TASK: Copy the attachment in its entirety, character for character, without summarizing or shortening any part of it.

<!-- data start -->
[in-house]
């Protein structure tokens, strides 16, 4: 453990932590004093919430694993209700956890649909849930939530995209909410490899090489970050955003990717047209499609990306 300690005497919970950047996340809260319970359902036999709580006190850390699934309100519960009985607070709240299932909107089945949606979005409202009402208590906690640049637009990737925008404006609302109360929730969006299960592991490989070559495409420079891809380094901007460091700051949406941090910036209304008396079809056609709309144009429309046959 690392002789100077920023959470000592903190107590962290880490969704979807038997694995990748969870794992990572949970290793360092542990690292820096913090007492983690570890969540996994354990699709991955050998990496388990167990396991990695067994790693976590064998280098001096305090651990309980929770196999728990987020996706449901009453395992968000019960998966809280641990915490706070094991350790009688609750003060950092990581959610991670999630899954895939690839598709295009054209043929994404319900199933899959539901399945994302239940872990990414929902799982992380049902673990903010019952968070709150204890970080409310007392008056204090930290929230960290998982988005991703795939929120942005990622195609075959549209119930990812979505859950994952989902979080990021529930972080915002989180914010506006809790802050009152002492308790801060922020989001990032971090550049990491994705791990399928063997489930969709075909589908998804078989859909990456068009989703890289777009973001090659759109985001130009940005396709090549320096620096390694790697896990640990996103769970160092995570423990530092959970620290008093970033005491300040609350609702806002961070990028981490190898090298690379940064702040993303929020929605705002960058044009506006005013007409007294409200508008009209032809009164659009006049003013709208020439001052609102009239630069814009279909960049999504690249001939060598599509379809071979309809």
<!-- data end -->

[in-house]
């Protein structure tokens, strides 16, 4: 453990932590004093919430694993209700956890649909849930939530995209909410490899090489970050955003990717047209499609990306 300690005497919970950047996340809260319970359902036999709580006190850390699934309100519960009985607070709240299932909107089945949606979005409202009402208590906690640049637009990737925008404006609302109360929730969006299960592991490989070559495409420079891809380094901007460091700051949406941090910036209304008396079809056609709309144009429309046959 690392002789100077920023959470000592903190107590962290880490969704979807038997694995990748969870794992990572949970290793360092542990690292820096913090007492983690570890969540996994354990699709991955050998990496388990167990396991990695067994790693976590064998280098001096305090651990309980929770196999728990987020996706449901009453395992968000019960998966809280641990915490706070094991350790009688609750003060950092990581959610991670999630899954895939690839598709295009054209043929994404319900199933899959539901399945994302239940872990990414929902799982992380049902673990903010019952968070709150204890970080409310007392008056204090930290929230960290998982988005991703795939929120942005990622195609075959549209119930990812979505859950994952989902979080990021529930972080915002989180914010506006809790802050009152002492308790801060922020989001990032971090550049990491994705791990399928063997489930969709075909589908998804078989859909990456068009989703890289777009973001090659759109985001130009940005396709090549320096620096390694790697896990640990996103769970160092995570423990530092959970620290008093970033005491300040609350609702806002961070990028981490190898090298690379940064702040993303929020929605705002960058044009506006005013007409007294409200508008009209032809009164659009006049003013709208020439001052609102009239630069814009279909960049999504690249001939060598599509379809071979309809």